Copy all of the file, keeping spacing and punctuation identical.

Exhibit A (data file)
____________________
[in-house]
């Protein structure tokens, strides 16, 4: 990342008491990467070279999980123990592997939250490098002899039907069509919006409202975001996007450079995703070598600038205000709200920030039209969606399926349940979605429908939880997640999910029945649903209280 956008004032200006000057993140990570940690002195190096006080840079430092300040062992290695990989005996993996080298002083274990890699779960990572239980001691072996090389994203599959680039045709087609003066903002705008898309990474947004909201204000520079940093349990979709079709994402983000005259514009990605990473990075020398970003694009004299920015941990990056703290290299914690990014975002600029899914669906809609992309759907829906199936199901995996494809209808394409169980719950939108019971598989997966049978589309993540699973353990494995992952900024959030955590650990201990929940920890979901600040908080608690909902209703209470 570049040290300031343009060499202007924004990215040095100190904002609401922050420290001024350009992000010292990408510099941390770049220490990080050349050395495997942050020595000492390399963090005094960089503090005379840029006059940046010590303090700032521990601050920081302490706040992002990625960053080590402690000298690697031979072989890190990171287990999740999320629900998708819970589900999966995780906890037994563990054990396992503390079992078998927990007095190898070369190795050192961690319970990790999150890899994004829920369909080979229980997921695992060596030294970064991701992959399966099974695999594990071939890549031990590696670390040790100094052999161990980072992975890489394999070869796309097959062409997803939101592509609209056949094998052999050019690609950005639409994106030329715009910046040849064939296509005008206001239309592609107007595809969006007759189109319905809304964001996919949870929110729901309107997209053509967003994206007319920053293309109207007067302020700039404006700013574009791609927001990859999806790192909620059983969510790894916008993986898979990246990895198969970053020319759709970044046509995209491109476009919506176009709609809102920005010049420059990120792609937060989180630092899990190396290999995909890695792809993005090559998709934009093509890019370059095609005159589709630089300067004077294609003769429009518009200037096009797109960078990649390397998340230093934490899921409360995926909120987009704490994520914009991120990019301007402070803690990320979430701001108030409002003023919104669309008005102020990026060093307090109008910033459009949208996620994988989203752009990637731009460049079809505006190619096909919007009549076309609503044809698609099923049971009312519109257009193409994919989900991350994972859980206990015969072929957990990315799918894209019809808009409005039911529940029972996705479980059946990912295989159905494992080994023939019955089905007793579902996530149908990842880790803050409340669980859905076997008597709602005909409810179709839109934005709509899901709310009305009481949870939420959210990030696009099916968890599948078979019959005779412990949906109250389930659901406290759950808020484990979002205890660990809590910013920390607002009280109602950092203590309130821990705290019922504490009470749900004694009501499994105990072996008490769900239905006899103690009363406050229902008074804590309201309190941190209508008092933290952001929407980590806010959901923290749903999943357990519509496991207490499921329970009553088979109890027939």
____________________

[in-house]
């Protein structure tokens, strides 16, 4: 990342008491990467070279999980123990592997939250490098002899039907069509919006409202975001996007450079995703070598600038205000709200920030039209969606399926349940979605429908939880997640999910029945649903209280 956008004032200006000057993140990570940690002195190096006080840079430092300040062992290695990989005996993996080298002083274990890699779960990572239980001691072996090389994203599959680039045709087609003066903002705008898309990474947004909201204000520079940093349990979709079709994402983000005259514009990605990473990075020398970003694009004299920015941990990056703290290299914690990014975002600029899914669906809609992309759907829906199936199901995996494809209808394409169980719950939108019971598989997966049978589309993540699973353990494995992952900024959030955590650990201990929940920890979901600040908080608690909902209703209470 570049040290300031343009060499202007924004990215040095100190904002609401922050420290001024350009992000010292990408510099941390770049220490990080050349050395495997942050020595000492390399963090005094960089503090005379840029006059940046010590303090700032521990601050920081302490706040992002990625960053080590402690000298690697031979072989890190990171287990999740999320629900998708819970589900999966995780906890037994563990054990396992503390079992078998927990007095190898070369190795050192961690319970990790999150890899994004829920369909080979229980997921695992060596030294970064991701992959399966099974695999594990071939890549031990590696670390040790100094052999161990980072992975890489394999070869796309097959062409997803939101592509609209056949094998052999050019690609950005639409994106030329715009910046040849064939296509005008206001239309592609107007595809969006007759189109319905809304964001996919949870929110729901309107997209053509967003994206007319920053293309109207007067302020700039404006700013574009791609927001990859999806790192909620059983969510790894916008993986898979990246990895198969970053020319759709970044046509995209491109476009919506176009709609809102920005010049420059990120792609937060989180630092899990190396290999995909890695792809993005090559998709934009093509890019370059095609005159589709630089300067004077294609003769429009518009200037096009797109960078990649390397998340230093934490899921409360995926909120987009704490994520914009991120990019301007402070803690990320979430701001108030409002003023919104669309008005102020990026060093307090109008910033459009949208996620994988989203752009990637731009460049079809505006190619096909919007009549076309609503044809698609099923049971009312519109257009193409994919989900991350994972859980206990015969072929957990990315799918894209019809808009409005039911529940029972996705479980059946990912295989159905494992080994023939019955089905007793579902996530149908990842880790803050409340669980859905076997008597709602005909409810179709839109934005709509899901709310009305009481949870939420959210990030696009099916968890599948078979019959005779412990949906109250389930659901406290759950808020484990979002205890660990809590910013920390607002009280109602950092203590309130821990705290019922504490009470749900004694009501499994105990072996008490769900239905006899103690009363406050229902008074804590309201309190941190209508008092933290952001929407980590806010959901923290749903999943357990519509496991207490499921329970009553088979109890027939």